A Data Center Transformation Reality Check

It’s a familiar mandate: Keep up with the growing needs of the business, stay competitive, and keep costs down. There’s a lot of buzz about migrating to a converged data infrastructure; it sounds like a logical, cost effective plan that allows for growth and much more.

As an IT decision maker, you probably know that a converged infrastructure clearly calls for a data center transformation, which is no simple task. Implementing a converged data infrastructure, like any IT initiative, requires a strategy up front. But before you create a strategy, you first need to figure out what exactly your data center needs. Then, you’ll need to get buy-in from various stakeholders. Talk to your IT peers—not just at your company, but IT decision makers at other companies. Most likely you will hear about similar needs and goals, most of which are some of the top data center initiatives for 2015, as indicated by TechTarget’s recent Purchasing Intentions Survey of IT decision makers:



Updating data center infrastructure. The recent TechTarget survey revealed that at least 40% of businesses will be deploying a data center infrastructure update during 2015. That’s a big initiative, but what does it really entail? And where do you begin? It’s not as if you can easily migrate legacy systems and sensitive data with a wave of a wand, not to mention the budget constraints. A new data center infrastructure must be scalable, flexible and well managed. And in the meantime, you have to do your regular job with its own demands. It starts with a data center strategy including goals, technology needs, business needs, sustainability, budgets and a deployment plan. And that’s only the beginning.

Migrating to Windows Server 2012. An important aspect of the data center infrastructure is updated servers. A server refresh with Windows Server 2012 allows not only better performance and processing, but also full support when necessary for parts and services. Migrating to Windows Server 2012 also enables IT to support modern computing: big data, mobility, social media, social computing and collaboration initiatives. Once again, better consolidation and improved performance allow for better TCO.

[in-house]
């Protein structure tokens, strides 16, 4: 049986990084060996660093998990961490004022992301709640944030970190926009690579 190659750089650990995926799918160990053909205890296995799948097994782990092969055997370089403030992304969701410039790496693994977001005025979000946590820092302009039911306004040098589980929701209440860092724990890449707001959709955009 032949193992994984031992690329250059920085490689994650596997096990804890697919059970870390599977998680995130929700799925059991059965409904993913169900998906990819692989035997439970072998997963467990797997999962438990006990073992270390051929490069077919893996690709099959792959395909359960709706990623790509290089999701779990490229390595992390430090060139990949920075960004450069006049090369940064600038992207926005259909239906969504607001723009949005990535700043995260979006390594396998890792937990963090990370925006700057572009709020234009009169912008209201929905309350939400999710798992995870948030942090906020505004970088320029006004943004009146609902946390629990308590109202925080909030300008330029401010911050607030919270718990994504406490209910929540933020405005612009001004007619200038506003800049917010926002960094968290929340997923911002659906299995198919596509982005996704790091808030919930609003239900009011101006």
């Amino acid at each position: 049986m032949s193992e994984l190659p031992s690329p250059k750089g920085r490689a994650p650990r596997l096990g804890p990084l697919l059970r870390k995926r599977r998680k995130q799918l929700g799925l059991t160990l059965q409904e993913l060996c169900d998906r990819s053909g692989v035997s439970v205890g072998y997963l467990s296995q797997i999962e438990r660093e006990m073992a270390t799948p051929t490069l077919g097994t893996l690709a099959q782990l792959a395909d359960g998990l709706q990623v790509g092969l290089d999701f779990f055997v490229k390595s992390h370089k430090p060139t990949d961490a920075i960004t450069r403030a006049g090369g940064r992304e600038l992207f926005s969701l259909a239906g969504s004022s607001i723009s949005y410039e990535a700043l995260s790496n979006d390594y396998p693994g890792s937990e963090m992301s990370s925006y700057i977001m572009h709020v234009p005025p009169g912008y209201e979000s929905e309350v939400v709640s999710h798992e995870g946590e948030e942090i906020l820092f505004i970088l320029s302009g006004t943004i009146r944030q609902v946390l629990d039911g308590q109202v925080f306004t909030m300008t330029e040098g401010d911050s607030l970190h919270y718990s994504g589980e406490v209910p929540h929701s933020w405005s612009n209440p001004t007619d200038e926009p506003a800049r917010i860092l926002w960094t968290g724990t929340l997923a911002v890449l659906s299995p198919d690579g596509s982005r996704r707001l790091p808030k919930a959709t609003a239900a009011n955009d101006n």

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Automating system provisioning and configuration. Automation tools can reduce TCO, increase efficiency and boost productivity. This allows IT workers to spend more time managing important big-picture issues, rather than fussing with the usual patches, upgrades and software deployments and configuration. When time is of the essence and productivity is a must, automation makes a lot of sense.

Creating a private cloud. A converged infrastructure allows secure management and sharing of computing resources in the cloud, including networks, server platforms and storage. It helps simplify cloud deployments, improve flexibility and agility and reduce costs. It also enables you to use existing server and network platforms while allowing expansion and future investments. IDC projects that the market for private cloud infrastructure will grow from about $12.3 billion in 2012 to more than $22.2 billion by 2017. Plus, a converged infrastructure in a private cloud enables more flexibility and choices.

Transforming your data center requires strategic planning up front. These are only a handful of many IT goals. What are your data center initiatives?

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